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Yann Bernardinelli, PhD
- Cognitive decline tool screens from home. Researchers from Switzerland (among them Micah Murray) and the UK developed a test which asks people to detect sounds and flashes on their laptop or phone.
McKnight’s Long-term Care News – Technology >
- Biozentrum again part of the largest EU-funded research project on autism. The neurobiologist Peter Scheiffele from the Biozentrum, University of Basel, has received a grant of 1.2 million euros to study autism.
UniBasel News >
- Nighttime noise has damaging effects on Lausanne residents. Lausanne’s traffic is the noisiest in Switzerland. The research team, among it Martin Preisig, establishes a link between where people suffering from daytime sleepiness live and the noise caused by cars and trains passing through those areas at night.
EPFL News >
- New screening tool could help diagnose early cognitive decline in dementia from home. An international team of scientists led by Prof. Micah Murray have developed a new way to screen for age-related cognitive decline at home using a test which asks people to detect sounds and flashes on their laptop or phone.
UNIL News FR >
- Serial volunteers. Vital to research, participants in clinical studies consent for a multitude of reasons: medical, altruistic, or otherwise financial… Martin Preisig Head of the psychological CoLaus cohort.
In Vivo; Largeur.com >
- The researcher cultivates inner peace in her Zen garden. World reference in the field, Kim Do, Head of the Center for Psychiatric Neuroscience at the CHUV, nourishes its rigor by meditating in front of the lake.
- A Geneva start-up disrupt the way autism is treated. STALICLA (Prof. Lüscher is a member of the Scientific Committee) is developing a new approach to better characterize patients and offer a better adapted medication.
Entreprise Romande FR (pdf) >
- Association of the ‘Schizophrenia days’ Philippe Conus has followed the fight of Anne Leroy “The figther – for more than twenty years- whom schizophrenia does not frighten”. It is with him that she founded the Association of Days of Schizophrenia.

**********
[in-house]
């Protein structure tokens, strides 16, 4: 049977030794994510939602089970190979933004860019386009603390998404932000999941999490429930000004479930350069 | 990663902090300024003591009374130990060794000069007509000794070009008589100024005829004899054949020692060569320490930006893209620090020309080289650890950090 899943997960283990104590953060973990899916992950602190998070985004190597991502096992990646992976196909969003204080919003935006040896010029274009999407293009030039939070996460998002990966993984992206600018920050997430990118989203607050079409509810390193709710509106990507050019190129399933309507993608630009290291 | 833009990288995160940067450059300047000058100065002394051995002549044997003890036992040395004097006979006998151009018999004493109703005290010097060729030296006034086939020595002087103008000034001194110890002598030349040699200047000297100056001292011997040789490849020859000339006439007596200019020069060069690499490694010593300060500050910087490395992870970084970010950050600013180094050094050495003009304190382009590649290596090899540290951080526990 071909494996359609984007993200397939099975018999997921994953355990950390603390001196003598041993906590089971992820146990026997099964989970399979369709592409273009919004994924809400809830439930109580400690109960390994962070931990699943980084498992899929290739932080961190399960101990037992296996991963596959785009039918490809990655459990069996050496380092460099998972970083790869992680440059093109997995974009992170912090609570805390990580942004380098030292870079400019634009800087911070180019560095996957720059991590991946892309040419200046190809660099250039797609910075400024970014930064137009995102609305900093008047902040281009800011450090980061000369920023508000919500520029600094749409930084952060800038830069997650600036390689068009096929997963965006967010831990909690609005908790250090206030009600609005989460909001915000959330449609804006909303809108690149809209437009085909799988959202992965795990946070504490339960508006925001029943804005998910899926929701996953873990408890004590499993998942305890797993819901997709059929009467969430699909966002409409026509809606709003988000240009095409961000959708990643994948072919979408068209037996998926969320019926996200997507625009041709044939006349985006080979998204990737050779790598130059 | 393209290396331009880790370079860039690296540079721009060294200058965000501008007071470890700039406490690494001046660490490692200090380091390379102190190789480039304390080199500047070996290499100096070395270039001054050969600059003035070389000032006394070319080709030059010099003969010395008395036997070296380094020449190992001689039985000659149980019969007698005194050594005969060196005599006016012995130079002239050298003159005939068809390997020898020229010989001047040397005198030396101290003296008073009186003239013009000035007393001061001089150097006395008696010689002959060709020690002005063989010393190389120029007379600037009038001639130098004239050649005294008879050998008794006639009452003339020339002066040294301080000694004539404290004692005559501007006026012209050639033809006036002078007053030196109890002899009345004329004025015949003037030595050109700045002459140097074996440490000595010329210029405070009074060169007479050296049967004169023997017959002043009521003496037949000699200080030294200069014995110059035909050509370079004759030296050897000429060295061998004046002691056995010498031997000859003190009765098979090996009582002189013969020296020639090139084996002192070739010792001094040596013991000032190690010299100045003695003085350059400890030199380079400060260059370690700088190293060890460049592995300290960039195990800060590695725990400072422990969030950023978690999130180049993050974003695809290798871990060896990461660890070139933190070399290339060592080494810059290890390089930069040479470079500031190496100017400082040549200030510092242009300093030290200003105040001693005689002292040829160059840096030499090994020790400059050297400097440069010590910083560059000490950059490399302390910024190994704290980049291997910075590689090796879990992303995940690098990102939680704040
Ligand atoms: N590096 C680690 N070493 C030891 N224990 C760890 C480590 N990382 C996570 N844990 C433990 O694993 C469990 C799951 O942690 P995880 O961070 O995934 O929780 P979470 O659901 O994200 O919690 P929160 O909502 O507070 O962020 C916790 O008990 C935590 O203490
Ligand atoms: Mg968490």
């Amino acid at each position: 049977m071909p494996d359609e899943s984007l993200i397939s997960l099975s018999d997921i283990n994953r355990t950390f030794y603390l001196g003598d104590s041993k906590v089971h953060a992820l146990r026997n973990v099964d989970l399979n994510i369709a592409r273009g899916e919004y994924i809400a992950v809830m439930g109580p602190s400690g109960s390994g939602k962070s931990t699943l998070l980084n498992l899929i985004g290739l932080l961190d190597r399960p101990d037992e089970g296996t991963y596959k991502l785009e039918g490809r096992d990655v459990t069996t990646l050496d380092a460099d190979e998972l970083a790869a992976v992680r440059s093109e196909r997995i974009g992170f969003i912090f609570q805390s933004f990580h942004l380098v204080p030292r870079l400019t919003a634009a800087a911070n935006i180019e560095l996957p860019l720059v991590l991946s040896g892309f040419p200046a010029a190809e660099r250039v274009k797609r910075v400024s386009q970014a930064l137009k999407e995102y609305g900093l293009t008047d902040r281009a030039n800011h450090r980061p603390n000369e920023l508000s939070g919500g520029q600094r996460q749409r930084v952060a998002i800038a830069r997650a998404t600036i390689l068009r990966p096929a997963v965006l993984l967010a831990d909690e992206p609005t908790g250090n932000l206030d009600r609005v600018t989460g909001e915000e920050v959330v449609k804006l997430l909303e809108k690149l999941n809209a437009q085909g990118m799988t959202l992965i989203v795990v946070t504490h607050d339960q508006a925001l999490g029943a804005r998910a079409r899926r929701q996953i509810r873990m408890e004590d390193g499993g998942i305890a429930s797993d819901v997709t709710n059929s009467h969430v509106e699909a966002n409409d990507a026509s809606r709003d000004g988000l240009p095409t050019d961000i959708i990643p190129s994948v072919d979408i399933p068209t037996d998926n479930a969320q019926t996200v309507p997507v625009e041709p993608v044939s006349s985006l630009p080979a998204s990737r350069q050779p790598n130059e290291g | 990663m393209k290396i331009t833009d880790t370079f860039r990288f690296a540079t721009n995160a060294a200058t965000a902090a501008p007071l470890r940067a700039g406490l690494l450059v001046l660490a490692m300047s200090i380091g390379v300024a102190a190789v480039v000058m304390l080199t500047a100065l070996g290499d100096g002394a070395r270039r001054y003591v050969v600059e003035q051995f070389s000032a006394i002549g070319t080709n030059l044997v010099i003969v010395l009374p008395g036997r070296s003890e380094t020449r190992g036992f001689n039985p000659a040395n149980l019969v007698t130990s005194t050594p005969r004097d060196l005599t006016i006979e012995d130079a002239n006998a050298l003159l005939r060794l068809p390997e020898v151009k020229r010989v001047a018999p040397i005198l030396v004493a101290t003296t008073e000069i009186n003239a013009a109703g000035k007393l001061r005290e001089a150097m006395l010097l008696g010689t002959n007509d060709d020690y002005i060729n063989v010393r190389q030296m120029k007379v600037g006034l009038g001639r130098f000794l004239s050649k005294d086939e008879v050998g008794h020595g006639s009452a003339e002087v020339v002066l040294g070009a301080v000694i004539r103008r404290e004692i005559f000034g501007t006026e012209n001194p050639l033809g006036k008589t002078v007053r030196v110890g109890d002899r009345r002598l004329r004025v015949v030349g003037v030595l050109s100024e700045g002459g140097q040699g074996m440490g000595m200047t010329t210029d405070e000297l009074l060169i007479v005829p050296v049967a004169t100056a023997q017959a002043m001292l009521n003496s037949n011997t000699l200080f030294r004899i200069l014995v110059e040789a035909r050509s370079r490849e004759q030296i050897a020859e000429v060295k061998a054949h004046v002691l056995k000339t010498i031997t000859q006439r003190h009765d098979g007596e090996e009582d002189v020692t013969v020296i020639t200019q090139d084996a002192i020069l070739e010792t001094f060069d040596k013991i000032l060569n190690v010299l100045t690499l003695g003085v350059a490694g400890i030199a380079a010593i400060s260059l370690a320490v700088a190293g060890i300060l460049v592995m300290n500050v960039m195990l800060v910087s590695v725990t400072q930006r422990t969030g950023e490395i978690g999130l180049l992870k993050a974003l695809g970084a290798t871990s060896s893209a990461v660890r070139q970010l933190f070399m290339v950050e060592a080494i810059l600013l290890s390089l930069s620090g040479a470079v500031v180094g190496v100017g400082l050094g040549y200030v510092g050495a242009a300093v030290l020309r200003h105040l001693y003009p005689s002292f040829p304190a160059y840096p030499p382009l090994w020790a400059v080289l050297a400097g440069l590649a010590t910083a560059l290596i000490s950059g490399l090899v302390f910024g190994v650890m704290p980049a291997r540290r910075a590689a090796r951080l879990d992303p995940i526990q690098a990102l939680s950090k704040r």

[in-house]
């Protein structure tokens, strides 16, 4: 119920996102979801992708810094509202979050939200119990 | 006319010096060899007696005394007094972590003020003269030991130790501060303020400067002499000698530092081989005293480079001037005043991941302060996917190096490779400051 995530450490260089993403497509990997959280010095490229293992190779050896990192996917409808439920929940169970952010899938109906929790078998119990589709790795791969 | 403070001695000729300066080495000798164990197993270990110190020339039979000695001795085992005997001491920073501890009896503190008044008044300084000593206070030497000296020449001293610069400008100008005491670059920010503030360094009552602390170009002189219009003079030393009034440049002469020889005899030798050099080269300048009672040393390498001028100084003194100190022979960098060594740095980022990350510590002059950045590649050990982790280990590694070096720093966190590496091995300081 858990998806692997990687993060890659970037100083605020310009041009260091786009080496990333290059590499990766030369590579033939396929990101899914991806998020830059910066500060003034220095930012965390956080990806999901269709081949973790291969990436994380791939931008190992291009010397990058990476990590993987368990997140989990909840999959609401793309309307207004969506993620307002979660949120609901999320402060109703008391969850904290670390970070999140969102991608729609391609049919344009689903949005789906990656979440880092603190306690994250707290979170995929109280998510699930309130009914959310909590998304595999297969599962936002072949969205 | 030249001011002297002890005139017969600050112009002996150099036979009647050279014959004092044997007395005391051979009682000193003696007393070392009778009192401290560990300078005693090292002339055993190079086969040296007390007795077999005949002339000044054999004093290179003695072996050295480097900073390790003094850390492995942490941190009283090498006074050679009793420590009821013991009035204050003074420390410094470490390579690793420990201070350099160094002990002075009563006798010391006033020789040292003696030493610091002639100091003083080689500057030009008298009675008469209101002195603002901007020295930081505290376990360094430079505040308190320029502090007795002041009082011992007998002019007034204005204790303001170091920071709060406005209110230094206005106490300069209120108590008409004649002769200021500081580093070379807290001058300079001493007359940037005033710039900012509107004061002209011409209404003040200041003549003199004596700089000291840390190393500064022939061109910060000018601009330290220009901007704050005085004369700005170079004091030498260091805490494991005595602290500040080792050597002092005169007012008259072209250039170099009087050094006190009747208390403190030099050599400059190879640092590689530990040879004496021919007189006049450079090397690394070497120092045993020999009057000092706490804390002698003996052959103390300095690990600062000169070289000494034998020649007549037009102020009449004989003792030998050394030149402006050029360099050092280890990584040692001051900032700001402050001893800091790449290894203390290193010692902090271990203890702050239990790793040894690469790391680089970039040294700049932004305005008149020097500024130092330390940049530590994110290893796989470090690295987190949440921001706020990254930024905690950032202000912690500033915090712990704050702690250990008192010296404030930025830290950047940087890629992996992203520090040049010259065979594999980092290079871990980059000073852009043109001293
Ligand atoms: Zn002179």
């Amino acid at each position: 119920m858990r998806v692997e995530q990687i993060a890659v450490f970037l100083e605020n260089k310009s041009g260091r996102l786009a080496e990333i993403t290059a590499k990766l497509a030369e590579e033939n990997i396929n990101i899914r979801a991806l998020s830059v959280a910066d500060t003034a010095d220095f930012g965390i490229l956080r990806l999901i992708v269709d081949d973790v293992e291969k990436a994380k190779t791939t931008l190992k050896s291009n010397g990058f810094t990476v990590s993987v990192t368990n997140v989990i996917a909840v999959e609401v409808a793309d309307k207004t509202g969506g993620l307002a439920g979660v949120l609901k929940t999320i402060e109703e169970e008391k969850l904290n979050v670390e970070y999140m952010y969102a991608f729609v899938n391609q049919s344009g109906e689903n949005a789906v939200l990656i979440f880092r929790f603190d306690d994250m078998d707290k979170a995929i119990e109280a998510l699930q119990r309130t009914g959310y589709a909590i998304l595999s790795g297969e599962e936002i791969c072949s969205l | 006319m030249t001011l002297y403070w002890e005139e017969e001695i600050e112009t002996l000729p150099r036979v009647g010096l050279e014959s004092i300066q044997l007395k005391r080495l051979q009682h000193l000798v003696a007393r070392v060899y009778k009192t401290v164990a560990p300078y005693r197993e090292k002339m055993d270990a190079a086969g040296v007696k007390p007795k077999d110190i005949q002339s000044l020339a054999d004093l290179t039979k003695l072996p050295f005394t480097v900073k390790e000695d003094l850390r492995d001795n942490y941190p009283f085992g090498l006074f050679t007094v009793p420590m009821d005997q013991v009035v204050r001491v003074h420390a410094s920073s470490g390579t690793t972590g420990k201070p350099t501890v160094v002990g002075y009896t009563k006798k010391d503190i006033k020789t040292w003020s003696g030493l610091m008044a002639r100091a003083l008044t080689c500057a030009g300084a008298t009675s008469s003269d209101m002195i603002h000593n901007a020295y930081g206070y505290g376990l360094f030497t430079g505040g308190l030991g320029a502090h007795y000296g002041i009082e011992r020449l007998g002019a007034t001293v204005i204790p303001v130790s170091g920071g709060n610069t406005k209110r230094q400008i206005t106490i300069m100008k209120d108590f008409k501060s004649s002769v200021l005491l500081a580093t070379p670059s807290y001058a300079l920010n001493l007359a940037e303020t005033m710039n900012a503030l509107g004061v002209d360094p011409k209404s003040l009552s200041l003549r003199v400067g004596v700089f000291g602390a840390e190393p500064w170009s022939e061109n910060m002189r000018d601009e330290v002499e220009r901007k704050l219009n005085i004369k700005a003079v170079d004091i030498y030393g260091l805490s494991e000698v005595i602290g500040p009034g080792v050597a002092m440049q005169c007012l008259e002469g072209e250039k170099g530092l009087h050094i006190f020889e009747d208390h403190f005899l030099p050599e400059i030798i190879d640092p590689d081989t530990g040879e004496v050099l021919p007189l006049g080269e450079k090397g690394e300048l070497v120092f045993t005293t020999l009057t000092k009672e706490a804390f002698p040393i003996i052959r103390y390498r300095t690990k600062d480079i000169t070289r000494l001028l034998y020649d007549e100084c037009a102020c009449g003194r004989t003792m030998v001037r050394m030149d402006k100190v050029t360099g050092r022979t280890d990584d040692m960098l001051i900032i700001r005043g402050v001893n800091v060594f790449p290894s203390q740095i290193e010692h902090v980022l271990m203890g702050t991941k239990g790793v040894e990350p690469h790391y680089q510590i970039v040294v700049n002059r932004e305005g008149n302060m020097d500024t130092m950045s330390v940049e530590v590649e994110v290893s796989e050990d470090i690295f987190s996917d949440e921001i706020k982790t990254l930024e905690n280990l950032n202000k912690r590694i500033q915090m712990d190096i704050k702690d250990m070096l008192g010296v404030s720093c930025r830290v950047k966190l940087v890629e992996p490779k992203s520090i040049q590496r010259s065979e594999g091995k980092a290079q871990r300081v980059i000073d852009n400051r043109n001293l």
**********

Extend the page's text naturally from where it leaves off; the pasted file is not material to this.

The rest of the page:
- Release of the book “L’Homme Glial” ‘A revolution in the sciences of the brain’, by Yves Agid and Pierre Magistretti. This book deeply renews what we know about how the brain works. Glial cells not only have some of the properties of neurons, but they have the ability to integrate messages brought from the environment to produce behavior.
Editor : Odile Jabob >
RTS radio La Première – CQFD (56′) >
La Croix >
France Culture radio (59′) >
Le Temps >
Ouest France >
France Inter radio (54′) >
- Are we already living in Virtual Reality? A new technology —virtual embodiment— challenges our understanding of who and what we are. Article elaborated from Olaf Blanke ‘out-of-body’ experiences.
The New Yorker >
- The secrets of memory: the traumatic memory and the PTSD Memory problems, hypermnesia, connection with music, memory of plants and animals, dive into the fascinating memory world with Dan Schechter and Johannes Gräff as guides.
RTS radio La Première – CQFD >
- A variation of the genome predisposing to Alzheimer’s disease The inheritance of small changes in DNA alters the expression of the PM20D1 gene and is associated with an increased risk of developing Alzheimer’s disease. Dr. Manel Esteller collaboration with Dr Johannes Gräff‘s group.
- Treating hallucinations in Parkinson’s patients Researchers from Campus Biotech were invited to develop joint projects with partner research institutes and bid for funding from the Bertarelli Foundation. One of the five laureate is Olaf Blanke.